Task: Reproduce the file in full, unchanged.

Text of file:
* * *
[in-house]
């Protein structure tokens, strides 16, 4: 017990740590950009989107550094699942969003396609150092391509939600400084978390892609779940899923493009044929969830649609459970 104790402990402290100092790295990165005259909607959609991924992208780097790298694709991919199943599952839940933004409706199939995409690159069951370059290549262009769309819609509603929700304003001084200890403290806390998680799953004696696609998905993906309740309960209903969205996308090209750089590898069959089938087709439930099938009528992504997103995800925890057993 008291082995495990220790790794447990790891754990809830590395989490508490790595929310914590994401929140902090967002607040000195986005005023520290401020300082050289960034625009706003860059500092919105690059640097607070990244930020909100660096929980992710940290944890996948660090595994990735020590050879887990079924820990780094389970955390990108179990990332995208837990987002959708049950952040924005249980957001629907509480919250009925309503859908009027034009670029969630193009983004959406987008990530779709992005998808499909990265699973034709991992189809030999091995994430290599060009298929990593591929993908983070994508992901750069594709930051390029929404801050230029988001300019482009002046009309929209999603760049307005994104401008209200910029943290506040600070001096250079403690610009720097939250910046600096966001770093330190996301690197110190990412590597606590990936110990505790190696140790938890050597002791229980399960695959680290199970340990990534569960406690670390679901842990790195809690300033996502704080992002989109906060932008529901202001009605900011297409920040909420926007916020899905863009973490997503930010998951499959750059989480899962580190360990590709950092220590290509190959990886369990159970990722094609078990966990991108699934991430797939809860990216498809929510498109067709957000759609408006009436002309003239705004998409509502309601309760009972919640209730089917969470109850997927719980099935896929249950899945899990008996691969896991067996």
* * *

[in-house]
């Protein structure tokens, strides 16, 4: 017990740590950009989107550094699942969003396609150092391509939600400084978390892609779940899923493009044929969830649609459970 104790402990402290100092790295990165005259909607959609991924992208780097790298694709991919199943599952839940933004409706199939995409690159069951370059290549262009769309819609509603929700304003001084200890403290806390998680799953004696696609998905993906309740309960209903969205996308090209750089590898069959089938087709439930099938009528992504997103995800925890057993 008291082995495990220790790794447990790891754990809830590395989490508490790595929310914590994401929140902090967002607040000195986005005023520290401020300082050289960034625009706003860059500092919105690059640097607070990244930020909100660096929980992710940290944890996948660090595994990735020590050879887990079924820990780094389970955390990108179990990332995208837990987002959708049950952040924005249980957001629907509480919250009925309503859908009027034009670029969630193009983004959406987008990530779709992005998808499909990265699973034709991992189809030999091995994430290599060009298929990593591929993908983070994508992901750069594709930051390029929404801050230029988001300019482009002046009309929209999603760049307005994104401008209200910029943290506040600070001096250079403690610009720097939250910046600096966001770093330190996301690197110190990412590597606590990936110990505790190696140790938890050597002791229980399960695959680290199970340990990534569960406690670390679901842990790195809690300033996502704080992002989109906060932008529901202001009605900011297409920040909420926007916020899905863009973490997503930010998951499959750059989480899962580190360990590709950092220590290509190959990886369990159970990722094609078990966990991108699934991430797939809860990216498809929510498109067709957000759609408006009436002309003239705004998409509502309601309760009972919640209730089917969470109850997927719980099935896929249950899945899990008996691969896991067996």